One of the joys of being a Sweet Adeline is the opportunity to travel to competitions. Many women arrive early using the extra day or two to walk around and enjoy the locale. You’d think we’d have enough time during competition week to get out and enjoy, but this is rarely the case. By Tuesday night it was time to focus on what I and 34 choruses had traveled hundreds if not thousands of miles and countless hours of preparation and fundraising to do: Sing.

Remember the Regional Competition? Here’s a Recap:

Choruses within an assigned region meet once a year in a central location. Over the course of three days, two competitions are held: Quartet and Chorus. There are a few seminars to take and boutique to buy barbershop paraphernalia, but the majority of time is spent either preparing to perform or performing. There’s only one chance to perform and that lasts about 6 minutes. Only one Quartet and one Chorus can win and are then given the chance to attend the International Competition. We then spend the last few hours partying and celebrating barbershop singing.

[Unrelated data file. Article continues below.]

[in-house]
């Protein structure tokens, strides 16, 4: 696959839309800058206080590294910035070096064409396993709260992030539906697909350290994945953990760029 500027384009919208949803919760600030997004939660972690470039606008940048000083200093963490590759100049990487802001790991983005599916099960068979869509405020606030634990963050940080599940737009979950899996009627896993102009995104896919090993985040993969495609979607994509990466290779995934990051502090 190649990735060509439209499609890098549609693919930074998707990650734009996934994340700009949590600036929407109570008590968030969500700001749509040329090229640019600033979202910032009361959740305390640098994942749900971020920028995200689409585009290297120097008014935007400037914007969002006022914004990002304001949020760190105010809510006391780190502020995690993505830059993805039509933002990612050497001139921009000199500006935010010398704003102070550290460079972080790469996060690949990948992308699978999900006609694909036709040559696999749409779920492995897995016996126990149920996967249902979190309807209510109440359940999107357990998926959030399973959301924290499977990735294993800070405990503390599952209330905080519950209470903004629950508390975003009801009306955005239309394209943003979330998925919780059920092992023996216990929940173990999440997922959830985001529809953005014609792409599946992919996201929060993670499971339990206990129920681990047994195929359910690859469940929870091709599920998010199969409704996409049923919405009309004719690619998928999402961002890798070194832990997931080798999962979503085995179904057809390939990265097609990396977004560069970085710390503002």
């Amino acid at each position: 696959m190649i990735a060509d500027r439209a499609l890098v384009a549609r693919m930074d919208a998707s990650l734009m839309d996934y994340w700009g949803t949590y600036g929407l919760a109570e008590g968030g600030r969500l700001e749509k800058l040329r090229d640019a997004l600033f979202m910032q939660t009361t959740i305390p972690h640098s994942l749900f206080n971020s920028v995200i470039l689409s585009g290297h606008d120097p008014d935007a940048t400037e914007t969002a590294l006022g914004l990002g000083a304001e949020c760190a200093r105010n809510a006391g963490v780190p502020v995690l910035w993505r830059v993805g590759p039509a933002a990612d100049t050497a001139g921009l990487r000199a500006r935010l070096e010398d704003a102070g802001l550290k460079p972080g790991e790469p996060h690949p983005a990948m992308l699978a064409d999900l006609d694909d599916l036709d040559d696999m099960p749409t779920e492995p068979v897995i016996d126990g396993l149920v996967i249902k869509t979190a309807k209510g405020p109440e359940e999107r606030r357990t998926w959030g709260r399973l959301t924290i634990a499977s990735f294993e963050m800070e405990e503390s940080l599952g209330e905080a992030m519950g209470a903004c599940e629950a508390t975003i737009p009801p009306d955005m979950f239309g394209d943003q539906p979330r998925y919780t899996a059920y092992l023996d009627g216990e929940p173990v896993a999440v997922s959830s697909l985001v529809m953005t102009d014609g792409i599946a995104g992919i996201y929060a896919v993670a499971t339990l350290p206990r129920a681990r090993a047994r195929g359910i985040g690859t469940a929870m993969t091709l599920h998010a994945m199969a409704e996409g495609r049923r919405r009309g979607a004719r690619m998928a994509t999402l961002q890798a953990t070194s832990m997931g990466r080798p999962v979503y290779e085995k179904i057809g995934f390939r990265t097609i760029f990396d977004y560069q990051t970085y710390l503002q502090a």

A year and 6 months later, the Regional winners of Choruses and Quartets arrive, costumes and makeup in tow, to compete to become the first place winners of the entire Sweet Adeline Society for a year. That’s a medal and bragging rights until the next competition takes place. For Quartets, it’s literal crowns and bragging rights for life. 

The Regional Competition is a convention in its own right with hundreds of people who attend, not knowing where your next meal is coming from or when and constant interaction with your fellow barbershoppers, but the International Competition takes it to another level. Let me put it this way: If the Regional Competition is the regular size pool you have out in the backyard, the International Competition is the waterpark complete with tidal wave pool and a lazy river down the street.